Some background for the project came from Jan Vapaavuori, the mayor of Helsinki and part of the team who opened Building Minds on May 24. A third of Oodi’s €98 million (Dh421m) budget came from the city. Helsinki also funds another 37 libraries.
“We are a quite young nation in a European perspective, only 100 years old,” he says. “We used to be a very poor nation, 100 years ago. We don’t have any natural resources. The only resource we have is human capital.
“Some people saw 100 years ago that the only way ahead for a country like this is to go to its people and educate them as well as possible. “We don’t have oil, so it’s education, education, education – and libraries play a big role.”
If education has been at the core of Finland’s “success story”, as Vapaavuori calls it, Aalto has been at the core of its architecture. Aalto designed the Finnish pavilion in Venice, which opened in 1956. His style of unadorned modernism, as seen in a library he designed in 1940, identified him broadly as a great artist. (That library is now in Russia, after Finland’s loss of territory after the Second World War, although Finns still restored it in 1970.) The backless wooden stools that Aalto designed offer places to sit for those who don’t demand comfort. To sit in one of those stools for a long time, you have to really love Aalto or be extremely tired.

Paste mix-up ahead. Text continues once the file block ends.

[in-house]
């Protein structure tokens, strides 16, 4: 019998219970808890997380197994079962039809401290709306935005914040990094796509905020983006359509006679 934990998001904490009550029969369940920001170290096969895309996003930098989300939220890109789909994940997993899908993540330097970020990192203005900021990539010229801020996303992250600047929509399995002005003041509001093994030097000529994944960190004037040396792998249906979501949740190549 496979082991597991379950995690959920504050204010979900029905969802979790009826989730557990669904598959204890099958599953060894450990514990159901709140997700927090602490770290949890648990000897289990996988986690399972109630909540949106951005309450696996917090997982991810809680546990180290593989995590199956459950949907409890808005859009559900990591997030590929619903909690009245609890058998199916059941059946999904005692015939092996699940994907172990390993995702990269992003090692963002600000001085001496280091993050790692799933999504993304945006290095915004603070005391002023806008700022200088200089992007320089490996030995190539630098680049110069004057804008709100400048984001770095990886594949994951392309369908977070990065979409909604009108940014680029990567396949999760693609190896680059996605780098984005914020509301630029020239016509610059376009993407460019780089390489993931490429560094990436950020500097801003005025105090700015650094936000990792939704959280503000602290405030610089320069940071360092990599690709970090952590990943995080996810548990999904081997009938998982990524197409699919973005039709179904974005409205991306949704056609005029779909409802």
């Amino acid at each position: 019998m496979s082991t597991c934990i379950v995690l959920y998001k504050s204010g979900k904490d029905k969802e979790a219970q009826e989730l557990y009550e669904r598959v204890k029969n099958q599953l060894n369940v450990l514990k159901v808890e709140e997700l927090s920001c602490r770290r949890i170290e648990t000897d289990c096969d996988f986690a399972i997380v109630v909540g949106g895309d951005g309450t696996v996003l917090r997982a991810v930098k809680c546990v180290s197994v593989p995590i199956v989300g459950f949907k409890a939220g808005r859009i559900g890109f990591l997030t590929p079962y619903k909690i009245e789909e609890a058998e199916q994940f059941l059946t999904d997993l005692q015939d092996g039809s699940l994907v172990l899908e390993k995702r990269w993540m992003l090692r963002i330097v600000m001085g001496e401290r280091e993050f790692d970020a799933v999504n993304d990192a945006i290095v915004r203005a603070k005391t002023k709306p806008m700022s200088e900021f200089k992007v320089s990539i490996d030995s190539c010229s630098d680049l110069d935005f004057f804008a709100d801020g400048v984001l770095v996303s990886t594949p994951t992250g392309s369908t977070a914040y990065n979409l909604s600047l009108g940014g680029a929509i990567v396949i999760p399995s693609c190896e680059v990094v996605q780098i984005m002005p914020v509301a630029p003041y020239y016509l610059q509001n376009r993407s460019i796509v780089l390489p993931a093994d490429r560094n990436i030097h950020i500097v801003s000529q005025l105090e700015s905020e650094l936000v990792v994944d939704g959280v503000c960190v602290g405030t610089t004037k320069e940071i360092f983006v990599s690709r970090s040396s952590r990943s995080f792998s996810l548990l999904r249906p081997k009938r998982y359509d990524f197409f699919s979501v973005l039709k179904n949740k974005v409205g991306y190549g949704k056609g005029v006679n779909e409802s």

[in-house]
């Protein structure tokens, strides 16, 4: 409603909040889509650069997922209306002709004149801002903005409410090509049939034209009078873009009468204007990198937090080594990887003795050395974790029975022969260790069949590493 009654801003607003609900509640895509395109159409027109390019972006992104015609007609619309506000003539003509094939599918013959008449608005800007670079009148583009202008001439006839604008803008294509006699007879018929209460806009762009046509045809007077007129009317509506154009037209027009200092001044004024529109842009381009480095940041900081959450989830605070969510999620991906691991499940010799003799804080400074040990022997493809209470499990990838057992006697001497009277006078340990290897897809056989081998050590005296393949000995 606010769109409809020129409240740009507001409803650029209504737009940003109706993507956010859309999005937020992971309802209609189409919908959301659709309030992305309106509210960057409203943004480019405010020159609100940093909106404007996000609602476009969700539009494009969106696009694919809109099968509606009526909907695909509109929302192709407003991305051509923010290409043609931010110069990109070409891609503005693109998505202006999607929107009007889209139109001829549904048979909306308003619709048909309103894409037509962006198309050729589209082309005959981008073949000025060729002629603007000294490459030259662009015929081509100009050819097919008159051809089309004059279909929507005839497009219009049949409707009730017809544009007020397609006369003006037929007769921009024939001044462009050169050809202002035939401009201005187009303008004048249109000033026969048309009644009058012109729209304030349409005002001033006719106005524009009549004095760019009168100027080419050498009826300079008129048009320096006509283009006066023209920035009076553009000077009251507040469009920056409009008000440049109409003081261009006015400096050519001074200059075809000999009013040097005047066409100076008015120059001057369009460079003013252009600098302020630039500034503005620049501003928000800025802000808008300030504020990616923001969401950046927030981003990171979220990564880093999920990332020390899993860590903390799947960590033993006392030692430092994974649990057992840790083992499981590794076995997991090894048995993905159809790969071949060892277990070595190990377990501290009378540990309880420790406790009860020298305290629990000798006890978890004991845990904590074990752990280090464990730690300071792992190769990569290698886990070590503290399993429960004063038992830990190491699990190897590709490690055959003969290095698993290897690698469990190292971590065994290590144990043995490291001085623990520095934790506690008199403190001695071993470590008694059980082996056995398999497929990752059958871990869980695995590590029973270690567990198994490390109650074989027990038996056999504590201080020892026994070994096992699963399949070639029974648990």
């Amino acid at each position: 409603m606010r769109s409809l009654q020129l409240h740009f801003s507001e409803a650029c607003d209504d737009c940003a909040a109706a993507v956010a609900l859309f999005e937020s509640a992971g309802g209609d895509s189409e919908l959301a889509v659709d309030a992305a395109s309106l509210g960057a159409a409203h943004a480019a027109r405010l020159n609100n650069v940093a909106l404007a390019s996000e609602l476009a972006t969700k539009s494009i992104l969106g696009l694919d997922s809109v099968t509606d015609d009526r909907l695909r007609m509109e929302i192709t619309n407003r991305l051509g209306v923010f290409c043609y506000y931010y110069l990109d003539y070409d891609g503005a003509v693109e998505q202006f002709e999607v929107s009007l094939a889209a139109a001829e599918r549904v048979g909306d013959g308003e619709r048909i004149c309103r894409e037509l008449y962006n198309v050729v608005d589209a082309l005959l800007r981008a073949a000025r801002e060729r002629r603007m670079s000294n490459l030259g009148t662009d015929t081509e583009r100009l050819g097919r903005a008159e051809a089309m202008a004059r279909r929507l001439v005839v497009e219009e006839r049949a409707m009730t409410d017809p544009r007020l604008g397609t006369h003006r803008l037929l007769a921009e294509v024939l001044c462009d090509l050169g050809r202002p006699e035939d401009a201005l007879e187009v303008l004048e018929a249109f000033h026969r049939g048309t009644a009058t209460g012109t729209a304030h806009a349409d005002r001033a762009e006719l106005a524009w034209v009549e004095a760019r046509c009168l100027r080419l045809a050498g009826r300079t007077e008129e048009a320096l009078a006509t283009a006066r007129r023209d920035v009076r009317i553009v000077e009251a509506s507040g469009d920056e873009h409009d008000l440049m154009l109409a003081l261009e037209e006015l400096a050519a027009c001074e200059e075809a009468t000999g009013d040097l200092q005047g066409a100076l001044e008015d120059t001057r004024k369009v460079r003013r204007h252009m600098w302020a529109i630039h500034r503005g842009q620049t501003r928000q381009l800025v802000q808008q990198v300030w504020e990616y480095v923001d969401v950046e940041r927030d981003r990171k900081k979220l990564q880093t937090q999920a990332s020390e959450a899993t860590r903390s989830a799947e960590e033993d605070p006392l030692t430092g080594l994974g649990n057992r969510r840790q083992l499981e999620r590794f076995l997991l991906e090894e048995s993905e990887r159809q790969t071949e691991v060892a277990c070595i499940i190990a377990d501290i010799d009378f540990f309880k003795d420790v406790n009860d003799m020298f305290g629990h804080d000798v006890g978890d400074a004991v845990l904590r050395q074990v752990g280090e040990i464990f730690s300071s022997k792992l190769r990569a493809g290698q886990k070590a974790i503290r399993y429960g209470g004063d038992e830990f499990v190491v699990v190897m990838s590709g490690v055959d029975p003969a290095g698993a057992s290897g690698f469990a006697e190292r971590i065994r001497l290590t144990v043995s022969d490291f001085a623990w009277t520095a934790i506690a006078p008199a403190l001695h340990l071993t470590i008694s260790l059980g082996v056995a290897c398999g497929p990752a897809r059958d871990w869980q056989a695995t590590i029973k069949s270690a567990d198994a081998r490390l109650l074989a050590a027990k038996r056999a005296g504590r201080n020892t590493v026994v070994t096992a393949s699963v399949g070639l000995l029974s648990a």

Pictures of Aalto buildings that were either renovated, repurposed or expanded by later Finnish architects are all over the walls.
Given Aalto’s stature in a relatively small country – Finland has about 5.5 million people – the architect’s influence has been inescapable for the generations that followed him, although some tried to rebel.
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With Oodi about to open in December, Aalto’s legacy has turned a corner, says Tommi Lindh of the Alvar Aalto Foundation, which oversees and advises on the preservation of his work.
“The new library,” says Lindh, who was also in Venice, “is made by a new generation that is not afraid to copy something from Aalto. His contemporaries did not want to do it, and the ones who came after were too embarrassed to do it. The young generation has none of these inhibitions. They want to use Aalto as an inspiration and an influence.”
Life after Aalto
Yet there is something new on the pavilion’s walk through history. If a visitor can sit on Aalto’s stools while escaping the Venetian sun, they can also relax on the soft peat fabric. “I was thinking of different qualities that make up the library space,” says the exhibition designer and architect Tuomas Siitonen, another veteran of Aalto Renovations.
“I think everyone has memories of studying in a library and of someone hissing ‘shh’ when you happen to speak too loud. I wanted the Library Space in the Aalto pavilion [in Venice] to feel like a library, sound-wise.
“So I started looking for a sound-absorbing material that we could use to construct the exhibition architecture.
“I found a Finnish company called Konto who had a suitable product that was also sustainable and could be cut and printed on in the way we needed. To me, it presented innovation – they use a very traditional peat and make modern products out of it.”
So there is life in Finnish libraries and the Finnish architecture after Aalto. Six months, the duration of the Biennale, will be a test of of durable that peat fabric is. As durable as Aalto’s reputation? Now that would be a selling point.